Zizek earned a bachelor's degree in philosophy and sociology in 1971, and then pursued a master's degree, also at the University of Ljubljana, writing his master's thesis on the French philosophers whose ideas he had been studying. The brilliance of his thesis stirred up interest among the university's philosophy faculty, but its ideologically suspect qualities were more troublesome. Finally, after being forced to add an appendix in which he outlined the divergences of his ideas from approved Marxist theory, Zizek was awarded a master's degree in philosophy in 1975. The taint on his reputation kept him from finding a teaching position. For several years Zizek depended on his work as a translator to pay his bills, but in 1977 he gave in to pressure and joined the Communist Party. This opened up government speechwriting jobs, as well as the chance to take a job as a researcher at the Institute of Sociology and Philosophy at the University of Ljubljana in 1979. He retained that position for the next several decades, even after gaining international renown.

Worked as Speechwriter

In 1981 Zizek headed to Paris, where he studied with Lacan's son-in-law and was psychoanalyzed by him. He finished a dissertation and received his doctoral degree from the university that year. By that time Zizek had emerged as something of an expert on Lacan, and as the leader of a group of so-called Ljubljana Lacanians, contributing to a level of familiarity with Lacan in Slovenia that perhaps exceeded even that in France itself.

Zizek's playful side began to emerge during this period, when he wrote, under a pen name, a negative review of one of his own books. Sometimes during his career Zizek would seem to adopt one position and then switch to the exact opposite, but this tendency had roots in the dialectical tradition of philosophy in which his thought was rooted—the conviction that truth is ultimately obtained through the resolution of a series of opposites or conflicts. Zizek's first book published in the West was The Sublime Object of Ideology (1989), which focused on the greatest of all the dialectical philosophers, Georg Wilhelm Friedrich Hegel (1770–1831), through the prism of Lacan's thought. It was a daring combination; Zizek drew new links between philosophy and psychology by considering how these thinkers treated the idea of the Other—anything that is not part of the Self.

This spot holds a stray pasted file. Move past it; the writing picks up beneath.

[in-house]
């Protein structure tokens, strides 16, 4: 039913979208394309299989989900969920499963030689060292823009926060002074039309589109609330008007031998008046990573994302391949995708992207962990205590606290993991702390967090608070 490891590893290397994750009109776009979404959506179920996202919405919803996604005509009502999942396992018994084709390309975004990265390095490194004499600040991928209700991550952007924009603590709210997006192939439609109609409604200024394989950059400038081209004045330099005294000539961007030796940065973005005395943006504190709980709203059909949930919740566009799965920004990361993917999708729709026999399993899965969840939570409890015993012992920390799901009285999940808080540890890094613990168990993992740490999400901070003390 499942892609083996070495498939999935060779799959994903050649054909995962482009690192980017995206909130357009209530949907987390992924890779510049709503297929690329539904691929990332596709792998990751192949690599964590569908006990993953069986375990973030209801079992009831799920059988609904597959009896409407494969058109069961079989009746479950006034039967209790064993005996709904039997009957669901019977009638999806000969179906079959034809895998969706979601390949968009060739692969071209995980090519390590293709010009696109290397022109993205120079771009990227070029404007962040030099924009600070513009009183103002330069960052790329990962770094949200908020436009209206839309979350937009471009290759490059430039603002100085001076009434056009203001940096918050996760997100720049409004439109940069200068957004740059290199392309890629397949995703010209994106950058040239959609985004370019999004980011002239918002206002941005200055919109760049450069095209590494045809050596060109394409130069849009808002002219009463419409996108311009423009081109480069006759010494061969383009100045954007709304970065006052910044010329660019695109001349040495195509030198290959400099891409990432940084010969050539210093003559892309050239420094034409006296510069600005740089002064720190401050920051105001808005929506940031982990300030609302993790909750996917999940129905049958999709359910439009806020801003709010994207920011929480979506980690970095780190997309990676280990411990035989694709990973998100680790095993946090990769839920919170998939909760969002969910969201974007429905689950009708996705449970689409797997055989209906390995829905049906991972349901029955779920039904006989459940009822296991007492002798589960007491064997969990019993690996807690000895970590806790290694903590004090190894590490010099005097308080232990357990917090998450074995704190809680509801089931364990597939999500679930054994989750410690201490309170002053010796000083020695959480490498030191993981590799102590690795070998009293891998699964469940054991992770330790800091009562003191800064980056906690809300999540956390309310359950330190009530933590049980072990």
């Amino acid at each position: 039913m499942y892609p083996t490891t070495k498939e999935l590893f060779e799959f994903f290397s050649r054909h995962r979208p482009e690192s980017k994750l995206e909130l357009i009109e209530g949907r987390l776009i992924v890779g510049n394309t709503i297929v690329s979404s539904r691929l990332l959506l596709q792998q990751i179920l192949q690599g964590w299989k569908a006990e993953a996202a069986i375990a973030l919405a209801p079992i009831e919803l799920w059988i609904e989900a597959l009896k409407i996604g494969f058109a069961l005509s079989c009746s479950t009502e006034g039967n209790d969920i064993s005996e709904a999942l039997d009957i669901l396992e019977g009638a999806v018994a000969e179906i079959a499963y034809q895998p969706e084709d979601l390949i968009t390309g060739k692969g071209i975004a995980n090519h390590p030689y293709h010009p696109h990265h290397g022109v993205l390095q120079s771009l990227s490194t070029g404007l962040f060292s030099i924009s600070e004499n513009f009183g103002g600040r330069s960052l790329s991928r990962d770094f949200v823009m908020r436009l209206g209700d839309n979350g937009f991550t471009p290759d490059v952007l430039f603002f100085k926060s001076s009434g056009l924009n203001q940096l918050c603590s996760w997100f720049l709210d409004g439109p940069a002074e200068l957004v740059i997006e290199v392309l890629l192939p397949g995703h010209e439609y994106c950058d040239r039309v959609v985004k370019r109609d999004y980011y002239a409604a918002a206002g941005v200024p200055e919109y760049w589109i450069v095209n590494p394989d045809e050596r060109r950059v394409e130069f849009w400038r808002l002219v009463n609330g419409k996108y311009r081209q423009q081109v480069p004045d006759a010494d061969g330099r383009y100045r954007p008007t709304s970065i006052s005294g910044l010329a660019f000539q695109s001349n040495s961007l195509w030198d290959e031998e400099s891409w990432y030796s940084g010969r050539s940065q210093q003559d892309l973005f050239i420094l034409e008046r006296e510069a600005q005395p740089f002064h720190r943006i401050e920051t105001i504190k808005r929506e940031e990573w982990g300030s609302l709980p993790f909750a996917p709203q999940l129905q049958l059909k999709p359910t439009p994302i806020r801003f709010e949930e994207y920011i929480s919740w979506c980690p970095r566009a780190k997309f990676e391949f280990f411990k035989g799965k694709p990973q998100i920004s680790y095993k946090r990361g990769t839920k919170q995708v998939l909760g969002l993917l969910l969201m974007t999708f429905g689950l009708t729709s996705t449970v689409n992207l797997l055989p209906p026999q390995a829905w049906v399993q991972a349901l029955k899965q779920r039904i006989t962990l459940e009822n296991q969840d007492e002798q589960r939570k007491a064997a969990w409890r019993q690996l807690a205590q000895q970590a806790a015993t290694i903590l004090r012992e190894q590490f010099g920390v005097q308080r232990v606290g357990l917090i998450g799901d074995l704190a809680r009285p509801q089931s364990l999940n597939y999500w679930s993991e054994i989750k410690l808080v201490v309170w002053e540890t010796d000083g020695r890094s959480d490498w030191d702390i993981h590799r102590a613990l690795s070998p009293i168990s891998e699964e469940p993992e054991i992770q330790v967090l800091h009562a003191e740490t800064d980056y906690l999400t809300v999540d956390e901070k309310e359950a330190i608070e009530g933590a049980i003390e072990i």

Zizek also cultivated his more public persona during the 1980s, a period during which Yugoslavia's Communist central government gradually began to lose control over the country's cultural life. He penned a popular newspaper column, and in 1990, when Slovenia was on the brink of independence from Yugoslavia (achieving it after a ten-day war in 1991), he entered the race to become part of the group of four leaders who would hold the country's joint presidency. Of the five candidates, he finished fifth, and was thus not elected. It was at this time that the impressive spurt in Zizek's productivity began. He was living alone; a marriage from the early 1970s, which produced a son, had ended, and his second and third marriages (the second produced another son) were still in the future. Zizek had few responsibilities other than to think and write. His post was that of researcher, and he rarely if ever taught classes.

Partly this kind of financial freedom for an academic was a holdover from the Communist system, in which intellectuals were considered an important part of the theoretical underpinning of the state, and were thus financially supported if they were seen to be making useful contributions. Zizek cherished this freedom. As his fame grew, he was frequently offered teaching positions in the United States, where he garnered a strong following in university cultural studies departments. He turned them all down, although he cheerfully accepted visiting scholar appointments and often spent much of the year traveling from one academic center to another. "When people ask me why I don't teach permanently in the United States," Zizek was quoted as saying in the Philadelphia Inquirer , "I tell them that it is because American universities have this very strange, eccentric idea that you must work for your salary. I prefer to do the opposite and not work for my salary."